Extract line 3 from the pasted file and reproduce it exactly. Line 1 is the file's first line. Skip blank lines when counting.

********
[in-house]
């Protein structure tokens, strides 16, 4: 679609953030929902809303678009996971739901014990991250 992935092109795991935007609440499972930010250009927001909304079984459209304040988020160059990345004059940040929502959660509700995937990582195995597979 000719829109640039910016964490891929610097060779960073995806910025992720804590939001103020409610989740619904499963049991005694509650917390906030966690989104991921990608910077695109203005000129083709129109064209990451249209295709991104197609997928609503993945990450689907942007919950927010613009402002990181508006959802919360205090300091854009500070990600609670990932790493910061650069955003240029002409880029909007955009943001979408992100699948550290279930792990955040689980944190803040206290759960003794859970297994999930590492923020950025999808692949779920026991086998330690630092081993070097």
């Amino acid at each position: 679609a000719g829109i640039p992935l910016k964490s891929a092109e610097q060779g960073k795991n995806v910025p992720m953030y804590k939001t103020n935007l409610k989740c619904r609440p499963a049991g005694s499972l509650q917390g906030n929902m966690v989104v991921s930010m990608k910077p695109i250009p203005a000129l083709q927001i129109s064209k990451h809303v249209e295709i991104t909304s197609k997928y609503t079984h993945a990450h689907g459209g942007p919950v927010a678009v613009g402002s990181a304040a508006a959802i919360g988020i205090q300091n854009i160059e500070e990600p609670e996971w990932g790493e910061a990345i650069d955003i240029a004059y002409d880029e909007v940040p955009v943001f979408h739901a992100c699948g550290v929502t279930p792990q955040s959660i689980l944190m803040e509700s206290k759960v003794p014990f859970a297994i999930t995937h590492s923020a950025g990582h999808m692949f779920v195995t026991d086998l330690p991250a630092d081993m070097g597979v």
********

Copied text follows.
């Amino acid at each position: 679609a000719g829109i640039p992935l910016k964490s891929a092109e610097q060779g960073k795991n995806v910025p992720m953030y804590k939001t103020n935007l409610k989740c619904r609440p499963a049991g005694s499972l509650q917390g906030n929902m966690v989104v991921s930010m990608k910077p695109i250009p203005a000129l083709q927001i129109s064209k990451h809303v249209e295709i991104t909304s197609k997928y609503t079984h993945a990450h689907g459209g942007p919950v927010a678009v613009g402002s990181a304040a508006a959802i919360g988020i205090q300091n854009i160059e500070e990600p609670e996971w990932g790493e910061a990345i650069d955003i240029a004059y002409d880029e909007v940040p955009v943001f979408h739901a992100c699948g550290v929502t279930p792990q955040s959660i689980l944190m803040e509700s206290k759960v003794p014990f859970a297994i999930t995937h590492s923020a950025g990582h999808m692949f779920v195995t026991d086998l330690p991250a630092d081993m070097g597979v």